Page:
Sewing the seeds of love

The community food growing space at Cecil Sharp House in Primrose Hill is the latest entrants to Camden’s horticultural competition – Camden in Bloom. 

The food growing space is called ‘The seeds of love’ and is themed around flowers, plants and herbs that appear in songs, poems and stories.

Cecil Sharp House is the home of the English Folk Dance and Song Society (EFDSS) and the food growing area of their garden is used by Transition Primrose Hill who produce food there in return for maintaining other parts of the garden. 

Food from the organic vegetable garden is also served in the Café at Cecil Sharp House.  One of the beds in the garden is being developed as a medicinal specimen area with help from a local herbalist.

Rosie Pagan, Operations director of EFDSS, said:

‘It’s great to see our garden taking shape, it was used for food growing during the Second World War so producing food here again is a real link to the past.  I’m looking forward to finding out the results of the Camden in Bloom competition, and it will be interesting to see what other projects are out there.’

Camden in Bloom is Camden’s annual horticultural competition where residents, schools and businesses can show us how they contribute to making Camden look beautiful, attract birds and insects, and help combat climate change. 

Entries are welcome for balconies, windowbox displays and communal spaces, in addition to more traditional gardens.  The competition is open until 3 June and judges will be taking into account the environmental benefit of gardening as well as the overall appearance.

There are seven individual categories:

Best balcony
Best front garden
Best business entrance
Best community food growing
Best council housing garden:  Camden Town, Gospel Oak, Hampstead, Holborn and Kentish Town.
Best school space
Best community-run garden

Winning entries will be ranked 1st, 2nd and 3rd and will be presented with certificates and vouchers to be redeemed from Camden in Bloom sponsor, Camden Garden Centre.  Winners will also be invited to an awards ceremony at the town hall in July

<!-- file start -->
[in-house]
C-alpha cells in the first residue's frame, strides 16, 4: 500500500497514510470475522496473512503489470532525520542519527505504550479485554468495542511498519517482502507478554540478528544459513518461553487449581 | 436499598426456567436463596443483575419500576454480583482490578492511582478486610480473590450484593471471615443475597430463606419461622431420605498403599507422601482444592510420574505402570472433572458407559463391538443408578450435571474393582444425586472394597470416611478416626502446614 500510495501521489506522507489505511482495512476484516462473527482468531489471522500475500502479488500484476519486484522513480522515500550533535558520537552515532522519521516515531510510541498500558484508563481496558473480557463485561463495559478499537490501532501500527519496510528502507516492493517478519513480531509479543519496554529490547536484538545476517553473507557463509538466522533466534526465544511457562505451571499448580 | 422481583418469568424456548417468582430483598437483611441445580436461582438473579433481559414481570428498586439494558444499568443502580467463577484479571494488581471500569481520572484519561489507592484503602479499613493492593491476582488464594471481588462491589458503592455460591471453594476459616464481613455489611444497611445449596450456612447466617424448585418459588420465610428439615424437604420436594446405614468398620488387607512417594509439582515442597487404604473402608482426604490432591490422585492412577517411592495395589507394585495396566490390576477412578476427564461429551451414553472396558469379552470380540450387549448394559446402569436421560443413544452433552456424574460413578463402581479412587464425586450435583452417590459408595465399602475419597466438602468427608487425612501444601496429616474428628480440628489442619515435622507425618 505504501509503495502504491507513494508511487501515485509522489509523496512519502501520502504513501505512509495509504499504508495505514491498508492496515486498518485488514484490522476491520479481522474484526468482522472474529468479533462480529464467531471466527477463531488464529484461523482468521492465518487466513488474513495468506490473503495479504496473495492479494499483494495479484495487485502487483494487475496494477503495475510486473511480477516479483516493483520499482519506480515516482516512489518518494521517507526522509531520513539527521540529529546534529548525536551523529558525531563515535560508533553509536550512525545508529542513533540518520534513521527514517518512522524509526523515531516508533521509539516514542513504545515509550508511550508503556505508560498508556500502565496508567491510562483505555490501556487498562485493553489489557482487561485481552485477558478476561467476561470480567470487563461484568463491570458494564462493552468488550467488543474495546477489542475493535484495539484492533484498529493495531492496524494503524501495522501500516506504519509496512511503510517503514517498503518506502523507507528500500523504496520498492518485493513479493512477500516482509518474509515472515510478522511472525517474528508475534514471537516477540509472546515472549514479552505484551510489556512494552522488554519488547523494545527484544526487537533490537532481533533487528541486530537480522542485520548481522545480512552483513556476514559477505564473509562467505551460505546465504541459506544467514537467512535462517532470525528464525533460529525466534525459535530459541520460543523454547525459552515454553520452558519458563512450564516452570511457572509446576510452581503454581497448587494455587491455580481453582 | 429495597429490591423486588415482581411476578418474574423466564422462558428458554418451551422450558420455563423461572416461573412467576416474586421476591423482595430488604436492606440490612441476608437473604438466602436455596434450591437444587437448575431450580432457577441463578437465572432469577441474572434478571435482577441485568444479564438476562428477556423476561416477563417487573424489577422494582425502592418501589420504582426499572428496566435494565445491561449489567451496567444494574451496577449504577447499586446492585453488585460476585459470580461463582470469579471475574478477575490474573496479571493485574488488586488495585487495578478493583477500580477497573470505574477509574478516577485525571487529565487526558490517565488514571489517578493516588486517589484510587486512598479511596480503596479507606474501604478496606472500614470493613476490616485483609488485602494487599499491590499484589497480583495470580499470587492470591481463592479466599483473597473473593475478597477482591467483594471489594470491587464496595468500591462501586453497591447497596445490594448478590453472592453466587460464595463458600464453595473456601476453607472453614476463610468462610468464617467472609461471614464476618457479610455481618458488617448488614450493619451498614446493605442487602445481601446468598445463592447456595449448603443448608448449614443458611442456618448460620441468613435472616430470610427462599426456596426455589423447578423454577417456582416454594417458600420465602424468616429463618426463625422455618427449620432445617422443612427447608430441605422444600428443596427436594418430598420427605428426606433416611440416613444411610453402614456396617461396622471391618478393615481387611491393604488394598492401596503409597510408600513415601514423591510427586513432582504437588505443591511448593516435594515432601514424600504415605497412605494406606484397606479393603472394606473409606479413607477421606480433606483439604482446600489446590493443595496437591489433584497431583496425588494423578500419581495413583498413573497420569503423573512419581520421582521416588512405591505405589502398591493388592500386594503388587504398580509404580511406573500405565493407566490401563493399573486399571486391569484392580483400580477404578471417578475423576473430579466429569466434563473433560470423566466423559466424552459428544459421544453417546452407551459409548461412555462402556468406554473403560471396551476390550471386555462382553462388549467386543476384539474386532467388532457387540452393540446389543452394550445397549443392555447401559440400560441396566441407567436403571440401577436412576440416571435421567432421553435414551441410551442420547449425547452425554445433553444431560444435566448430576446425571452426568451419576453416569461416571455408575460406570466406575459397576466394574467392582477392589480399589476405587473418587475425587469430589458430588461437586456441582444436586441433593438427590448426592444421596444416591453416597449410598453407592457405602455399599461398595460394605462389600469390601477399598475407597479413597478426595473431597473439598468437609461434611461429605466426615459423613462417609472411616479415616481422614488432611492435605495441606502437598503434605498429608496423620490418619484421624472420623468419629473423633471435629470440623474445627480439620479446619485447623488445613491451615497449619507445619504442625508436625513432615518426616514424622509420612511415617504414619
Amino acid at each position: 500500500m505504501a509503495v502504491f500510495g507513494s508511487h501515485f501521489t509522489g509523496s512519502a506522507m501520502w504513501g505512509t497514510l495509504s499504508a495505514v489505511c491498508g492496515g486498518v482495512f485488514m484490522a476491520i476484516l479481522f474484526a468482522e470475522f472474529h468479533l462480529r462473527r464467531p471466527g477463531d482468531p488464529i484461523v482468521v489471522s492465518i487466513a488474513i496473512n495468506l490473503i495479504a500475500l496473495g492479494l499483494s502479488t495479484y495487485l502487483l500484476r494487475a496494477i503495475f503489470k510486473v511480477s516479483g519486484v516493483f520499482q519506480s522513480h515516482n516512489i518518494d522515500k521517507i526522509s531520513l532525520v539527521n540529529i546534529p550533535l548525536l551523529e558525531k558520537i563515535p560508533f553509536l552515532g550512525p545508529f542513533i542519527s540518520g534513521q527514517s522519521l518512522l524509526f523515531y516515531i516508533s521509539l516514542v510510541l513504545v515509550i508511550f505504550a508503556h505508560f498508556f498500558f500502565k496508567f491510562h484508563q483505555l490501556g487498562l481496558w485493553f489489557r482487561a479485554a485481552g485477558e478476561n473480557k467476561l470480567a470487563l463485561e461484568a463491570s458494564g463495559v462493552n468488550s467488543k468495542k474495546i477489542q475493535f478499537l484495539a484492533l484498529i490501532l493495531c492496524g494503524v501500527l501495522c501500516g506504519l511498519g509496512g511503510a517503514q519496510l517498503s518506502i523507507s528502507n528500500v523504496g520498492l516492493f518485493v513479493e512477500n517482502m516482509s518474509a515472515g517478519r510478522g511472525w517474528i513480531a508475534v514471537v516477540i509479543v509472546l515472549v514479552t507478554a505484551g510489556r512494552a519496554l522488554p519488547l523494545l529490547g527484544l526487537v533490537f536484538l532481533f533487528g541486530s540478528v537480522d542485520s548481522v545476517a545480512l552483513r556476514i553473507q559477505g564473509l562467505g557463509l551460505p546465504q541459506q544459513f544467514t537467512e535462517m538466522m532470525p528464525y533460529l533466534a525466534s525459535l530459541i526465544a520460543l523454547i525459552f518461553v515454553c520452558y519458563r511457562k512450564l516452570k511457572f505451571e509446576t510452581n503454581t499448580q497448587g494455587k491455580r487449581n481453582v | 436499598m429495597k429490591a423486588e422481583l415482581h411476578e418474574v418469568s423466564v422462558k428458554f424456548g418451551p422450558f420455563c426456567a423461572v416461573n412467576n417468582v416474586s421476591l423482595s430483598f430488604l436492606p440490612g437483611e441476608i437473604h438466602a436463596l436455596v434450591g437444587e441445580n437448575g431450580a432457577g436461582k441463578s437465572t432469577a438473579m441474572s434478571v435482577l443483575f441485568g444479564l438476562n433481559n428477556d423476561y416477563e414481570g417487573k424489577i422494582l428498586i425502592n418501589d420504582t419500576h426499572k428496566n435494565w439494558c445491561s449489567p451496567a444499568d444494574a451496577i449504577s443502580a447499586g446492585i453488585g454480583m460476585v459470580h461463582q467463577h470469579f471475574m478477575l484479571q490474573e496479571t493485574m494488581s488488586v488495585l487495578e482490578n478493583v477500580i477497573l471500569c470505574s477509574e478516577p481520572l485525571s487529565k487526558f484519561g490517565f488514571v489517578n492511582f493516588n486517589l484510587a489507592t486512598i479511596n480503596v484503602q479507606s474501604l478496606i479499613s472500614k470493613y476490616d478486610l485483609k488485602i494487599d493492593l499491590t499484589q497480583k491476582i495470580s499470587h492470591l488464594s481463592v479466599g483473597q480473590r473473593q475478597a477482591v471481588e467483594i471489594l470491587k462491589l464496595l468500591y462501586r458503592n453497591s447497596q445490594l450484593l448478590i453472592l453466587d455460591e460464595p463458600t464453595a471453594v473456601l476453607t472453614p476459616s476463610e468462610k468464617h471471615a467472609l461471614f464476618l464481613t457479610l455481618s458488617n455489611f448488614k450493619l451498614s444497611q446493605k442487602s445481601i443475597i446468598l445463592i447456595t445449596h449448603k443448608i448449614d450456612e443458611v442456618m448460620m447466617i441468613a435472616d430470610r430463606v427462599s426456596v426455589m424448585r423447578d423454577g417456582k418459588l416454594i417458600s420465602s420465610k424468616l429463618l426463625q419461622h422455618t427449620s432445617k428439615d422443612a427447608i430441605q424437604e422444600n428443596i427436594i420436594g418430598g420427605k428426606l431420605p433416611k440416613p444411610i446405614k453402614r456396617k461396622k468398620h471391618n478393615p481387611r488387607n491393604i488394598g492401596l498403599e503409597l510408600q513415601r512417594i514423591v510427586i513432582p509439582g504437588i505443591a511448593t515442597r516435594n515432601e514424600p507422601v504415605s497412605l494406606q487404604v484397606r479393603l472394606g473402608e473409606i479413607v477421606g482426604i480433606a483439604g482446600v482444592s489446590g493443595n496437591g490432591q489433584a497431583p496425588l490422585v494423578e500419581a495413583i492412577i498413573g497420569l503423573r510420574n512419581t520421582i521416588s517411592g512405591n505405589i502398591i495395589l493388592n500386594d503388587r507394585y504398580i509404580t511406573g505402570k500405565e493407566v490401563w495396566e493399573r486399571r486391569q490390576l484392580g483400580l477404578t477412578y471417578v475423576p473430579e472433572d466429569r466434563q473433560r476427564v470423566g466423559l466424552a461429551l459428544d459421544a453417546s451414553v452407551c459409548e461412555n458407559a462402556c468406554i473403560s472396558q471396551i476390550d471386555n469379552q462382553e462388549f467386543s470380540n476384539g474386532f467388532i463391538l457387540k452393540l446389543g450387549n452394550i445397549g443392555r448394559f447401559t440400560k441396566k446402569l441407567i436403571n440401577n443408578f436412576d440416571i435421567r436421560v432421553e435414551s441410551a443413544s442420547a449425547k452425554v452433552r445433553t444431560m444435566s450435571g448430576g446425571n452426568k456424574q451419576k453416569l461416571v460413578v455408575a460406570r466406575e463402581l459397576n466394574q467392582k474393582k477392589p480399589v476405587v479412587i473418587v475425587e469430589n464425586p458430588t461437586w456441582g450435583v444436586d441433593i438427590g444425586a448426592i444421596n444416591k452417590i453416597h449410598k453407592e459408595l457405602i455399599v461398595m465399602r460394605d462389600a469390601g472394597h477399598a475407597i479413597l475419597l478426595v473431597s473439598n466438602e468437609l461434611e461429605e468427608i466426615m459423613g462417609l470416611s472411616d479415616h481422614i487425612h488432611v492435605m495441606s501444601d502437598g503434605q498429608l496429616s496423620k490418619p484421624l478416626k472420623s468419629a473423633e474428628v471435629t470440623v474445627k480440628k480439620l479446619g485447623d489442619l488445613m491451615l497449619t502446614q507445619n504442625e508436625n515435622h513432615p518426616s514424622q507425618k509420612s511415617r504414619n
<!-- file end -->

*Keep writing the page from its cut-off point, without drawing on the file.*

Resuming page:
Councillor Tulip Siddiq, Cabinet member for Culture, said

‘We’re expecting a record number of entries to the competition this year, so it’s going to make it harder than ever to find winners.   It’s fantastic that so many residents and businesses really are making Camden bloom. 

Notes for editors


1. Application forms for Camden in Bloom  can be obtained by contacting Karen Hall on 020 7974 8815 or e-mailing karen.hall@camden.gov.uk. Alternatively, application can be made via the website: www.camden.gov.uk/camdeninbloom

2. The Camden in Bloom competition has been running since 2000.

3. The English Folk Dance and Song Society are The English Folk Dance and Song Society (EFDSS) is the national folk arts development organisation for England.  Through programmes of performance, participation and education at its head quarters, Cecil Sharp House in North London, and around England, it seeks to support artists and practitioners and engage people in folk arts activities.

4. Transition Primrose Hill is part of the Transition Towns movement, a fast growing international network inspiring communities to be creative in addressing the problem of climate change.

5.  Photos are available using the link, they show Rosie Pagan of the English Folk Dance and Song Society, watering the herbs and digging the flower beds in the garden at Cecil Sharp House in Primrose Hill.

Contact info

Reference code: PR 1399
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